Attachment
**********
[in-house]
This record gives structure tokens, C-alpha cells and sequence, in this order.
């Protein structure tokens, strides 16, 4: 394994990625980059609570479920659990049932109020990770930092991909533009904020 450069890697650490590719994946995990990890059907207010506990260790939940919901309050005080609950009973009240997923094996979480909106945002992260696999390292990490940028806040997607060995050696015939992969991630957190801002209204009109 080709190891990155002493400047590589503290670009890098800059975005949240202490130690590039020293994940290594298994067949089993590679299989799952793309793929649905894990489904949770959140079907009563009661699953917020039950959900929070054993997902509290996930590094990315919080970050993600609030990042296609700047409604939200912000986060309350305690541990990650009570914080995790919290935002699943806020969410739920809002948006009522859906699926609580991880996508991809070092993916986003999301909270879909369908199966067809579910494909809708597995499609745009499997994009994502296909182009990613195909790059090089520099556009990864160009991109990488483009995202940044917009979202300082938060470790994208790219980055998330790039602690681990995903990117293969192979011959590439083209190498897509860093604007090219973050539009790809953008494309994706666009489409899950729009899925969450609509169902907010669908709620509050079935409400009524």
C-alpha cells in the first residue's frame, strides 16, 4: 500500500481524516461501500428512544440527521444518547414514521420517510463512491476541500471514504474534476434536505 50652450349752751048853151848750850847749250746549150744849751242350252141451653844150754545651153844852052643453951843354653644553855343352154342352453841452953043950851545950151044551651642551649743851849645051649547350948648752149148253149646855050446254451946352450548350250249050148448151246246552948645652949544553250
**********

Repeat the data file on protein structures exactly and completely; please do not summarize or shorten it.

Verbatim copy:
[in-house]
This record gives structure tokens, C-alpha cells and sequence, in this order.
């Protein structure tokens, strides 16, 4: 394994990625980059609570479920659990049932109020990770930092991909533009904020 450069890697650490590719994946995990990890059907207010506990260790939940919901309050005080609950009973009240997923094996979480909106945002992260696999390292990490940028806040997607060995050696015939992969991630957190801002209204009109 080709190891990155002493400047590589503290670009890098800059975005949240202490130690590039020293994940290594298994067949089993590679299989799952793309793929649905894990489904949770959140079907009563009661699953917020039950959900929070054993997902509290996930590094990315919080970050993600609030990042296609700047409604939200912000986060309350305690541990990650009570914080995790919290935002699943806020969410739920809002948006009522859906699926609580991880996508991809070092993916986003999301909270879909369908199966067809579910494909809708597995499609745009499997994009994502296909182009990613195909790059090089520099556009990864160009991109990488483009995202940044917009979202300082938060470790994208790219980055998330790039602690681990995903990117293969192979011959590439083209190498897509860093604007090219973050539009790809953008494309994706666009489409899950729009899925969450609509169902907010669908709620509050079935409400009524």
C-alpha cells in the first residue's frame, strides 16, 4: 500500500481524516461501500428512544440527521444518547414514521420517510463512491476541500471514504474534476434536505 50652450349752751048853151848750850847749250746549150744849751242350252141451653844150754545651153844852052643453951843354653644553855343352154342352453841452953043950851545950151044551651642551649743851849645051649547350948648752149148253149646855050446254451946352450548350250249050148448151246246552948645652949544553250